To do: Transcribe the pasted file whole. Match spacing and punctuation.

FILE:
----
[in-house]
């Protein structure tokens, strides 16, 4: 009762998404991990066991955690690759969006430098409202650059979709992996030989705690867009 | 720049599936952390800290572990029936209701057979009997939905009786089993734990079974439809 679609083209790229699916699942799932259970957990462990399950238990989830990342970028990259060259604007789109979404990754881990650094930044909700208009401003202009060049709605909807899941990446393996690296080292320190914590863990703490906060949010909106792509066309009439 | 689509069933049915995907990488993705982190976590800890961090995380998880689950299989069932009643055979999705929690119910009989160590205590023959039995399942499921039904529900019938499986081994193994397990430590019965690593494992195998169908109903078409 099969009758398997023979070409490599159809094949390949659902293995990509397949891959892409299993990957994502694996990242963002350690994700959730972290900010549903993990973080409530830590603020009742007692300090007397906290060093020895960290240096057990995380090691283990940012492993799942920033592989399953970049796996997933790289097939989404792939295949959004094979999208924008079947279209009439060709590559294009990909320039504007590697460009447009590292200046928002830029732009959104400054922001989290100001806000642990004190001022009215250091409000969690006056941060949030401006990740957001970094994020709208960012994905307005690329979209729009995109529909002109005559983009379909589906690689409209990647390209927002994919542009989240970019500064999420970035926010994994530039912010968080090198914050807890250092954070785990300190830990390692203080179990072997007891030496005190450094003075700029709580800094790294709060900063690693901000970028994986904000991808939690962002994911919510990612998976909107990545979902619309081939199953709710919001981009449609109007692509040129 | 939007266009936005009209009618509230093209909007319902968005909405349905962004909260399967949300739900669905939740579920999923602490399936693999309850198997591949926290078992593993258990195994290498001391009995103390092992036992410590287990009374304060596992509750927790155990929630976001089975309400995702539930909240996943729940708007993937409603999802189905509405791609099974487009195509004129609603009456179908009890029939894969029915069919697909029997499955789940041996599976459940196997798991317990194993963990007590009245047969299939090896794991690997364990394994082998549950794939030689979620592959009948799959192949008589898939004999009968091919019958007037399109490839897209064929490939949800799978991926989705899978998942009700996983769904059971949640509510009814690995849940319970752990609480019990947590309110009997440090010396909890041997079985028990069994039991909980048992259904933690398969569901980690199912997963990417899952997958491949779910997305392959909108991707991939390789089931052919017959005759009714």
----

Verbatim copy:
[in-house]
């Protein structure tokens, strides 16, 4: 009762998404991990066991955690690759969006430098409202650059979709992996030989705690867009 | 720049599936952390800290572990029936209701057979009997939905009786089993734990079974439809 679609083209790229699916699942799932259970957990462990399950238990989830990342970028990259060259604007789109979404990754881990650094930044909700208009401003202009060049709605909807899941990446393996690296080292320190914590863990703490906060949010909106792509066309009439 | 689509069933049915995907990488993705982190976590800890961090995380998880689950299989069932009643055979999705929690119910009989160590205590023959039995399942499921039904529900019938499986081994193994397990430590019965690593494992195998169908109903078409 099969009758398997023979070409490599159809094949390949659902293995990509397949891959892409299993990957994502694996990242963002350690994700959730972290900010549903993990973080409530830590603020009742007692300090007397906290060093020895960290240096057990995380090691283990940012492993799942920033592989399953970049796996997933790289097939989404792939295949959004094979999208924008079947279209009439060709590559294009990909320039504007590697460009447009590292200046928002830029732009959104400054922001989290100001806000642990004190001022009215250091409000969690006056941060949030401006990740957001970094994020709208960012994905307005690329979209729009995109529909002109005559983009379909589906690689409209990647390209927002994919542009989240970019500064999420970035926010994994530039912010968080090198914050807890250092954070785990300190830990390692203080179990072997007891030496005190450094003075700029709580800094790294709060900063690693901000970028994986904000991808939690962002994911919510990612998976909107990545979902619309081939199953709710919001981009449609109007692509040129 | 939007266009936005009209009618509230093209909007319902968005909405349905962004909260399967949300739900669905939740579920999923602490399936693999309850198997591949926290078992593993258990195994290498001391009995103390092992036992410590287990009374304060596992509750927790155990929630976001089975309400995702539930909240996943729940708007993937409603999802189905509405791609099974487009195509004129609603009456179908009890029939894969029915069919697909029997499955789940041996599976459940196997798991317990194993963990007590009245047969299939090896794991690997364990394994082998549950794939030689979620592959009948799959192949008589898939004999009968091919019958007037399109490839897209064929490939949800799978991926989705899978998942009700996983769904059971949640509510009814690995849940319970752990609480019990947590309110009997440090010396909890041997079985028990069994039991909980048992259904933690398969569901980690199912997963990417899952997958491949779910997305392959909108991707991939390789089931052919017959005759009714």